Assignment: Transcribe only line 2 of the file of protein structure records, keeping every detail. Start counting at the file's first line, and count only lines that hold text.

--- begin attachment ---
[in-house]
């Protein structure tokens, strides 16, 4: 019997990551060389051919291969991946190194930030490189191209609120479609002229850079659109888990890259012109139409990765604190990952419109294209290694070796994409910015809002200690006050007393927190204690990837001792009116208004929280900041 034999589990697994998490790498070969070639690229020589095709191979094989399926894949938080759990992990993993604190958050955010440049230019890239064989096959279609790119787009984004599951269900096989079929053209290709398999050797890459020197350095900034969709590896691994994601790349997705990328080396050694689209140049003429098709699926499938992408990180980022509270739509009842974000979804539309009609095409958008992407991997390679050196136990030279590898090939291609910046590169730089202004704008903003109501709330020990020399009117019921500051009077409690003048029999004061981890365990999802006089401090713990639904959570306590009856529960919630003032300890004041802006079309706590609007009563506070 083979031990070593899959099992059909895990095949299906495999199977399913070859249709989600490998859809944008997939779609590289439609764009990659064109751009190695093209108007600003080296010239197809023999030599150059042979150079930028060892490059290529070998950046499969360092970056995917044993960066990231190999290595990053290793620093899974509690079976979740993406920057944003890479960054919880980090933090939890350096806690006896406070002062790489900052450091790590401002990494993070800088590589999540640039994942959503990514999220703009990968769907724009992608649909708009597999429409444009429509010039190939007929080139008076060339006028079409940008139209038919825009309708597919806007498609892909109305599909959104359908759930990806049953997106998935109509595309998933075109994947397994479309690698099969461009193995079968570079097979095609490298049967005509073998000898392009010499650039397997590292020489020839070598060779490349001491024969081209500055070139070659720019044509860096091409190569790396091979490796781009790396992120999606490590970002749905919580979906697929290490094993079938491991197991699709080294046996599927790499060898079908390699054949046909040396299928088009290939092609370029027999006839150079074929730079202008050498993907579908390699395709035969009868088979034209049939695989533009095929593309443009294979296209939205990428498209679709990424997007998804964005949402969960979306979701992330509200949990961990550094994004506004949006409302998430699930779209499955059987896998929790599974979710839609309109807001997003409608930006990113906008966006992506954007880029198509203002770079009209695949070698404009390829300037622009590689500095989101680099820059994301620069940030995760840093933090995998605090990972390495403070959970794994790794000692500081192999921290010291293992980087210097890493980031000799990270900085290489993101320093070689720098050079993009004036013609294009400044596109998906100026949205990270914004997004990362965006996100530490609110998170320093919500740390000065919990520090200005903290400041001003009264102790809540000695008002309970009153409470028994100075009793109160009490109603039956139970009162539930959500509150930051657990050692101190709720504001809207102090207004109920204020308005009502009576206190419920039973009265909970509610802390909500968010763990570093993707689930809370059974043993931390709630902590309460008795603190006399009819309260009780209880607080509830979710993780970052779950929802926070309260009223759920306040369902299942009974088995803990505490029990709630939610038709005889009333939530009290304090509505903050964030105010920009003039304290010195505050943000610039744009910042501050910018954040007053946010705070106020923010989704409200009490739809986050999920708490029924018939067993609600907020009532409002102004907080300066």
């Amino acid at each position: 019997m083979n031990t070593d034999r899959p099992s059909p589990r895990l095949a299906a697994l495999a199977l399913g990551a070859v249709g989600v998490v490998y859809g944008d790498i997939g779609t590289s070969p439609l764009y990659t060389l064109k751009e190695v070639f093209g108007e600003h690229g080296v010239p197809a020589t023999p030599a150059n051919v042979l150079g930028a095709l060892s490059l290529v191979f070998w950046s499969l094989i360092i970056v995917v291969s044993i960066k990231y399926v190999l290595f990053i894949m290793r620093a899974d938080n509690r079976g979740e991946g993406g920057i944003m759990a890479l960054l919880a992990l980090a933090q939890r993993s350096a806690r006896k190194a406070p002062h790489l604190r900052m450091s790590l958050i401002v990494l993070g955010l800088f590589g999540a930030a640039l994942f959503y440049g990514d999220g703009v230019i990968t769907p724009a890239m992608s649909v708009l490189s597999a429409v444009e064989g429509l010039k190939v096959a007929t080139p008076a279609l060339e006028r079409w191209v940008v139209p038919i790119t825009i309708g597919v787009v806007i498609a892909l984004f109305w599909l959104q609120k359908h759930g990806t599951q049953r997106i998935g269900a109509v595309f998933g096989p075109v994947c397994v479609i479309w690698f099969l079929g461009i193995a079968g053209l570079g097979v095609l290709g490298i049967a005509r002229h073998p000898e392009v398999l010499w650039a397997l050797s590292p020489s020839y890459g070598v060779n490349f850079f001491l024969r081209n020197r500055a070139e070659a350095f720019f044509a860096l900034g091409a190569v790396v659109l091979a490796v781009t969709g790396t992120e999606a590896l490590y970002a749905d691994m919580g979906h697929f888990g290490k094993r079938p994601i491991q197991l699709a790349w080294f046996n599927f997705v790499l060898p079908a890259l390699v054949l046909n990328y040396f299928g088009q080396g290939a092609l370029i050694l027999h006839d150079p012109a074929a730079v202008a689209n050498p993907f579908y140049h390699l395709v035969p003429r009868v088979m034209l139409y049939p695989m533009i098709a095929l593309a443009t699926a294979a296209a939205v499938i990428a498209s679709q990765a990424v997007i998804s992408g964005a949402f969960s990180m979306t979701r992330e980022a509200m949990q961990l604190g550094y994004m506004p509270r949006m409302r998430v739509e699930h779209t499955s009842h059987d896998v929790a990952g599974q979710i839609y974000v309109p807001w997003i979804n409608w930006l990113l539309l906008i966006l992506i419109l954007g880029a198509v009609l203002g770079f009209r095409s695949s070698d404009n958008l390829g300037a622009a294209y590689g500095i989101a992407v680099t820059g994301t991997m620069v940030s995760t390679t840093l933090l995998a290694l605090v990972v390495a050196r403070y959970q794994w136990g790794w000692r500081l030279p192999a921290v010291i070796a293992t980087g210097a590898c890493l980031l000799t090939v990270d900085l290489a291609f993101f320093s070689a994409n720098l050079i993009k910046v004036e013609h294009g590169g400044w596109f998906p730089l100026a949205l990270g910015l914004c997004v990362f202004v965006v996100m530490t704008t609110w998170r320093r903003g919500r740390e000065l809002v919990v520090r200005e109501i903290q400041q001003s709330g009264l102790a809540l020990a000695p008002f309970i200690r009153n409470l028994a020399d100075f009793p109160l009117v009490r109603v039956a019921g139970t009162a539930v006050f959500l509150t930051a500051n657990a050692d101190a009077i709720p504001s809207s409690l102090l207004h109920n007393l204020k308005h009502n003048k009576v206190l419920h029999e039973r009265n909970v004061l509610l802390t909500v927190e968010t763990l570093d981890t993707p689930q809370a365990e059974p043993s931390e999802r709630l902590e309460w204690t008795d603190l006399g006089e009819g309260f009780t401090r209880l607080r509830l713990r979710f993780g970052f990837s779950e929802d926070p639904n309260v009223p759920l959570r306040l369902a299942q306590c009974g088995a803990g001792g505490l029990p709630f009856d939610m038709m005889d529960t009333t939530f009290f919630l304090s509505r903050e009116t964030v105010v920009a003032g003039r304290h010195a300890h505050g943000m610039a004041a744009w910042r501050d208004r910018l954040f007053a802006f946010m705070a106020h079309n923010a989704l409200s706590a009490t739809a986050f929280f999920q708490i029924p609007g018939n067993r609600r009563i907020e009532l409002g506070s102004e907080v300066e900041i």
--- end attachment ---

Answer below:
């Protein structure tokens, strides 16, 4: 019997990551060389051919291969991946190194930030490189191209609120479609002229850079659109888990890259012109139409990765604190990952419109294209290694070796994409910015809002200690006050007393927190204690990837001792009116208004929280900041 034999589990697994998490790498070969070639690229020589095709191979094989399926894949938080759990992990993993604190958050955010440049230019890239064989096959279609790119787009984004599951269900096989079929053209290709398999050797890459020197350095900034969709590896691994994601790349997705990328080396050694689209140049003429098709699926499938992408990180980022509270739509009842974000979804539309009609095409958008992407991997390679050196136990030279590898090939291609910046590169730089202004704008903003109501709330020990020399009117019921500051009077409690003048029999004061981890365990999802006089401090713990639904959570306590009856529960919630003032300890004041802006079309706590609007009563506070 083979031990070593899959099992059909895990095949299906495999199977399913070859249709989600490998859809944008997939779609590289439609764009990659064109751009190695093209108007600003080296010239197809023999030599150059042979150079930028060892490059290529070998950046499969360092970056995917044993960066990231190999290595990053290793620093899974509690079976979740993406920057944003890479960054919880980090933090939890350096806690006896406070002062790489900052450091790590401002990494993070800088590589999540640039994942959503990514999220703009990968769907724009992608649909708009597999429409444009429509010039190939007929080139008076060339006028079409940008139209038919825009309708597919806007498609892909109305599909959104359908759930990806049953997106998935109509595309998933075109994947397994479309690698099969461009193995079968570079097979095609490298049967005509073998000898392009010499650039397997590292020489020839070598060779490349001491024969081209500055070139070659720019044509860096091409190569790396091979490796781009790396992120999606490590970002749905919580979906697929290490094993079938491991197991699709080294046996599927790499060898079908390699054949046909040396299928088009290939092609370029027999006839150079074929730079202008050498993907579908390699395709035969009868088979034209049939695989533009095929593309443009294979296209939205990428498209679709990424997007998804964005949402969960979306979701992330509200949990961990550094994004506004949006409302998430699930779209499955059987896998929790599974979710839609309109807001997003409608930006990113906008966006992506954007880029198509203002770079009209695949070698404009390829300037622009590689500095989101680099820059994301620069940030995760840093933090995998605090990972390495403070959970794994790794000692500081192999921290010291293992980087210097890493980031000799990270900085290489993101320093070689720098050079993009004036013609294009400044596109998906100026949205990270914004997004990362965006996100530490609110998170320093919500740390000065919990520090200005903290400041001003009264102790809540000695008002309970009153409470028994100075009793109160009490109603039956139970009162539930959500509150930051657990050692101190709720504001809207102090207004109920204020308005009502009576206190419920039973009265909970509610802390909500968010763990570093993707689930809370059974043993931390709630902590309460008795603190006399009819309260009780209880607080509830979710993780970052779950929802926070309260009223759920306040369902299942009974088995803990505490029990709630939610038709005889009333939530009290304090509505903050964030105010920009003039304290010195505050943000610039744009910042501050910018954040007053946010705070106020923010989704409200009490739809986050999920708490029924018939067993609600907020009532409002102004907080300066």